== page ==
The festival of Karwa Chauth is celebrated by married Hindu women to bring long life to their husbands. They fast for 24 hours, then eat a ritual meal Photo: From Reader's Digest
Both the Hindu and Muslim faiths came to India by conquest, but almost 3,000 years apart. Hinduism traces its origins to Aryan invaders who descended from the Hindu Kush mountains of Afghanistan onto the North Indian Plain from about 1700 bc. Armed with bronze weapons, the warriors and horsemen had migrated from a homeland on the Eurasian steppes to settle in Iran by the start of the 2nd millennium bc.
The lands where they arrived already had an urban civilisation, one of the world’s earliest. The Indus Valley culture is known principally from sites at Harappa and Mohenjo Daro in present-day Pakistan. The citizens enjoyed sophisticated amenities, including the earliest known covered drains, but they left little record of their religion owing to a lack of decipherable written texts. Seals showing figures in the lotus position indicate that they were already familiar with the traditional yogic posture, while a large communal bathhouse at Mohenjo Daro suggests that ritual bathing may have been an established custom, as it is for many Hindus in the sacred waters of the River Ganges today.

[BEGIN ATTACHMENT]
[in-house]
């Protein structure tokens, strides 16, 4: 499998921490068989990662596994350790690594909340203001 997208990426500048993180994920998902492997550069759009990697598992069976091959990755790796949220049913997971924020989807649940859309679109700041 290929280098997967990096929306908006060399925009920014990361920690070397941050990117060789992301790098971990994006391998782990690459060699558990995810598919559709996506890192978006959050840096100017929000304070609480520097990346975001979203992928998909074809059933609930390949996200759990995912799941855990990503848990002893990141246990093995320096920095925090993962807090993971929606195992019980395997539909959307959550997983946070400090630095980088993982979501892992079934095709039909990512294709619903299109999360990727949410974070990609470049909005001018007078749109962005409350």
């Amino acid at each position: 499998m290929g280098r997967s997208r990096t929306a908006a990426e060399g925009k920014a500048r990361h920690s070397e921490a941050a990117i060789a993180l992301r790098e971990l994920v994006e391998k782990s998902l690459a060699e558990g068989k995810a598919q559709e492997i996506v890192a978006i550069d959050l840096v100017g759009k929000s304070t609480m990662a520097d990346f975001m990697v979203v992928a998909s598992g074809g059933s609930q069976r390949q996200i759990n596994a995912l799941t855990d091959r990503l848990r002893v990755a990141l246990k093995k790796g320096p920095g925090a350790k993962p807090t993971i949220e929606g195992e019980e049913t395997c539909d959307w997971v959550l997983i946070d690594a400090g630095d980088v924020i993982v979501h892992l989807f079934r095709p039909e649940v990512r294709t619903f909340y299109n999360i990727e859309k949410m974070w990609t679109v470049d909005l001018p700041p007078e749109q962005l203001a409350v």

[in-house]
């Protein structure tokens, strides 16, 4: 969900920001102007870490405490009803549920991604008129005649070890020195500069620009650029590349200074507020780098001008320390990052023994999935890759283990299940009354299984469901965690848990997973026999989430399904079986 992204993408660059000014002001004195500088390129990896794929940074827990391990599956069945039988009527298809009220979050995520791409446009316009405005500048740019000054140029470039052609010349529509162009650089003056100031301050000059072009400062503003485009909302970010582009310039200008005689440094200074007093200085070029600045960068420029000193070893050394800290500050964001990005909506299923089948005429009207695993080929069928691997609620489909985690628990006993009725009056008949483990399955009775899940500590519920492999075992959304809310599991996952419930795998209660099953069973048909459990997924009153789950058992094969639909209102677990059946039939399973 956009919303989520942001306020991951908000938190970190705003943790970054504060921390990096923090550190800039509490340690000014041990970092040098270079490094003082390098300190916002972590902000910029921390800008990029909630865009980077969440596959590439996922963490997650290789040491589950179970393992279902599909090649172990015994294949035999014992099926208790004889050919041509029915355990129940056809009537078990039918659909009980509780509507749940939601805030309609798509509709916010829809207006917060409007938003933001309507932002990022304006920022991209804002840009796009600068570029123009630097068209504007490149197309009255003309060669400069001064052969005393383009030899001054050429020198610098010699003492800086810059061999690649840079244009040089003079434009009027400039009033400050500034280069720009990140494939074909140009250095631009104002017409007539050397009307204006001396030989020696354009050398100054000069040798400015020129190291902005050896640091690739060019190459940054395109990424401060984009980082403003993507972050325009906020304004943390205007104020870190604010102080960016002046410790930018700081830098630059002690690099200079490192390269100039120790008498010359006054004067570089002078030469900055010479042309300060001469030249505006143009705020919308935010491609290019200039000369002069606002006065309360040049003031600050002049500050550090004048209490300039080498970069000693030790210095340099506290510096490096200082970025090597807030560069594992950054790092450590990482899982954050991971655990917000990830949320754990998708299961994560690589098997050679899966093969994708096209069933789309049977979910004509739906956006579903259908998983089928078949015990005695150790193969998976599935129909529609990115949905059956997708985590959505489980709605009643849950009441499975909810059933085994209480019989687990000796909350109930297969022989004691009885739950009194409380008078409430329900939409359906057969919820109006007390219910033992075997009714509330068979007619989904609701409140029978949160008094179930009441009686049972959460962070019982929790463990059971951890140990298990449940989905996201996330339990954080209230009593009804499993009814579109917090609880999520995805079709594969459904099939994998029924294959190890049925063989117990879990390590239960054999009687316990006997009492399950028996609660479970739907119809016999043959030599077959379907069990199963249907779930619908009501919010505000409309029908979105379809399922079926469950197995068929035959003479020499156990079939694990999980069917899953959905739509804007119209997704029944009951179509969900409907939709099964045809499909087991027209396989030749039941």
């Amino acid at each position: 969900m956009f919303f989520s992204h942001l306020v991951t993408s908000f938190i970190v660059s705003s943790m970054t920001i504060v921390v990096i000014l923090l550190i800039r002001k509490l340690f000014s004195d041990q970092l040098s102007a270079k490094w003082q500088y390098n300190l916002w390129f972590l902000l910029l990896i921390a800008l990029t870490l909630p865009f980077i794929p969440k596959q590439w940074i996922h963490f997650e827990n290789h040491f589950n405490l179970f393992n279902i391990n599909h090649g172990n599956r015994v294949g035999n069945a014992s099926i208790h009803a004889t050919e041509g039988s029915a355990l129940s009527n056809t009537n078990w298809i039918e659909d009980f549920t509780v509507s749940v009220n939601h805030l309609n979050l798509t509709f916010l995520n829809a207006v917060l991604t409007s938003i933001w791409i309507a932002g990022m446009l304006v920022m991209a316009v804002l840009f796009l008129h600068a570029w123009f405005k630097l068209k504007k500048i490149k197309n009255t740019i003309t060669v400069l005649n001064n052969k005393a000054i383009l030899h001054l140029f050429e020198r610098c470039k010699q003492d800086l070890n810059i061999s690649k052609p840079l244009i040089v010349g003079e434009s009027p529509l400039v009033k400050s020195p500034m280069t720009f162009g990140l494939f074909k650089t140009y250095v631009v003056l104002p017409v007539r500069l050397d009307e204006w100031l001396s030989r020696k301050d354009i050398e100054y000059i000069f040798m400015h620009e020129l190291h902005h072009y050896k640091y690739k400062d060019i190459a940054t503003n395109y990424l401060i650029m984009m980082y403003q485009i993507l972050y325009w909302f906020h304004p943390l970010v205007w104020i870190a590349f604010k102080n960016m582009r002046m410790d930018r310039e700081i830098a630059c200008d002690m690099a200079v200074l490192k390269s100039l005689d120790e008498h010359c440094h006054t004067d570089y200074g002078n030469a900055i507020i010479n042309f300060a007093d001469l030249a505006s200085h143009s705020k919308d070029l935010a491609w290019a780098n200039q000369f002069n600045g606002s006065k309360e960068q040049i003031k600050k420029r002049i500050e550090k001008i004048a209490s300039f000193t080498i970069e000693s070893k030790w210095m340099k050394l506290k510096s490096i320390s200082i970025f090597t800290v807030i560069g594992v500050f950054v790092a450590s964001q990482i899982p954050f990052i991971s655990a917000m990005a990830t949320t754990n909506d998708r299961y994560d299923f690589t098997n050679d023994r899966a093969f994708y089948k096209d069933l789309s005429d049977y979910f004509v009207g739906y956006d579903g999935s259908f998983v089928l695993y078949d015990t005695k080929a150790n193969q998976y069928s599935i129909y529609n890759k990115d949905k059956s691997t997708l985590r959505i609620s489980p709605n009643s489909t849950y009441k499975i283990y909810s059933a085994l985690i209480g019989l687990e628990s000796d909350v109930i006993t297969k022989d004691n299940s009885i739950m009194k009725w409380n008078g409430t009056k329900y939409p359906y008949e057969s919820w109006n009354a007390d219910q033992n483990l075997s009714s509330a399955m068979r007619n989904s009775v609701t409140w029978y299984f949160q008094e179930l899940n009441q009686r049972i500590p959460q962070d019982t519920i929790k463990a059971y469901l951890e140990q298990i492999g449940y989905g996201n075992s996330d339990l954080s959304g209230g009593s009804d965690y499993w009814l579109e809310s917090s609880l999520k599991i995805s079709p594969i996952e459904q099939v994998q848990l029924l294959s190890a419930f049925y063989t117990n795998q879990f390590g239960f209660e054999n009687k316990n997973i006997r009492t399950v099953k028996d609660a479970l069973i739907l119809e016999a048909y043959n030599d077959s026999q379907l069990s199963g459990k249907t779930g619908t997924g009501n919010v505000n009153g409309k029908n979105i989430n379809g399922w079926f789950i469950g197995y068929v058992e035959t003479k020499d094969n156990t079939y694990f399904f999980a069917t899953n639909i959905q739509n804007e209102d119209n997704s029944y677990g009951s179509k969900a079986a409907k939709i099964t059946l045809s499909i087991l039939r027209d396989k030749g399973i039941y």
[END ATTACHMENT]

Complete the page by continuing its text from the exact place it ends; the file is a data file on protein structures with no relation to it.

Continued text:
Early development of Hinduism
Although Indus Valley beliefs and those of India’s aboriginal Dravidian peoples probably mingled with Aryan custom to shape the development of Hinduism, it was the invaders who introduced the first sacred texts. These were the Vedas, religious poems that were passed down orally before being committed to writing from about 1400 bc. The Vedas reveal that the Aryans worshipped 33 separate gods, each one representing some part of the cosmos or a natural force. The most frequently invoked was the thunderbolt-wielding Indra.
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